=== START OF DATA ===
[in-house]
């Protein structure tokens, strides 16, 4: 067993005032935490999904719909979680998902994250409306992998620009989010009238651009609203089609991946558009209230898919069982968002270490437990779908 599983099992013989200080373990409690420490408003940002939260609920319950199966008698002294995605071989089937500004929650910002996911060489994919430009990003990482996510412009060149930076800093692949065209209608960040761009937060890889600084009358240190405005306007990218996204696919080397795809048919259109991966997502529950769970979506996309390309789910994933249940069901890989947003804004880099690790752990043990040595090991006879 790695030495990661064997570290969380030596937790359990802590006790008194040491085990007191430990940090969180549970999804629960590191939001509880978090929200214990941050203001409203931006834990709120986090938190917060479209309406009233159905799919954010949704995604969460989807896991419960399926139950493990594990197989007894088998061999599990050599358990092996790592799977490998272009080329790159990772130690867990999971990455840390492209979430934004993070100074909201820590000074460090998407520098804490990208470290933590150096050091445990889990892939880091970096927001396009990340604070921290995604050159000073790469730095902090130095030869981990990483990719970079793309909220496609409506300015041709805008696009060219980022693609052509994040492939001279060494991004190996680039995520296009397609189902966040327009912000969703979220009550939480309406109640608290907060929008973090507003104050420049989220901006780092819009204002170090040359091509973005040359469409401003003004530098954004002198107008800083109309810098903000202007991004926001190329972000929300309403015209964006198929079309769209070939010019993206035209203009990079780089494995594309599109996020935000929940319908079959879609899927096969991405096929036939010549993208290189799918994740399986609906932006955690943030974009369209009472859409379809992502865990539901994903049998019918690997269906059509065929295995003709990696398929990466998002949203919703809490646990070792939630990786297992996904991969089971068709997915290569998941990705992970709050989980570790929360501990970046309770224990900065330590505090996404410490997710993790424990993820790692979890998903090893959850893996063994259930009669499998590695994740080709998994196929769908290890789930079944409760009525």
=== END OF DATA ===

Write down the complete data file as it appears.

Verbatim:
[in-house]
């Protein structure tokens, strides 16, 4: 067993005032935490999904719909979680998902994250409306992998620009989010009238651009609203089609991946558009209230898919069982968002270490437990779908 599983099992013989200080373990409690420490408003940002939260609920319950199966008698002294995605071989089937500004929650910002996911060489994919430009990003990482996510412009060149930076800093692949065209209608960040761009937060890889600084009358240190405005306007990218996204696919080397795809048919259109991966997502529950769970979506996309390309789910994933249940069901890989947003804004880099690790752990043990040595090991006879 790695030495990661064997570290969380030596937790359990802590006790008194040491085990007191430990940090969180549970999804629960590191939001509880978090929200214990941050203001409203931006834990709120986090938190917060479209309406009233159905799919954010949704995604969460989807896991419960399926139950493990594990197989007894088998061999599990050599358990092996790592799977490998272009080329790159990772130690867990999971990455840390492209979430934004993070100074909201820590000074460090998407520098804490990208470290933590150096050091445990889990892939880091970096927001396009990340604070921290995604050159000073790469730095902090130095030869981990990483990719970079793309909220496609409506300015041709805008696009060219980022693609052509994040492939001279060494991004190996680039995520296009397609189902966040327009912000969703979220009550939480309406109640608290907060929008973090507003104050420049989220901006780092819009204002170090040359091509973005040359469409401003003004530098954004002198107008800083109309810098903000202007991004926001190329972000929300309403015209964006198929079309769209070939010019993206035209203009990079780089494995594309599109996020935000929940319908079959879609899927096969991405096929036939010549993208290189799918994740399986609906932006955690943030974009369209009472859409379809992502865990539901994903049998019918690997269906059509065929295995003709990696398929990466998002949203919703809490646990070792939630990786297992996904991969089971068709997915290569998941990705992970709050989980570790929360501990970046309770224990900065330590505090996404410490997710993790424990993820790692979890998903090893959850893996063994259930009669499998590695994740080709998994196929769908290890789930079944409760009525």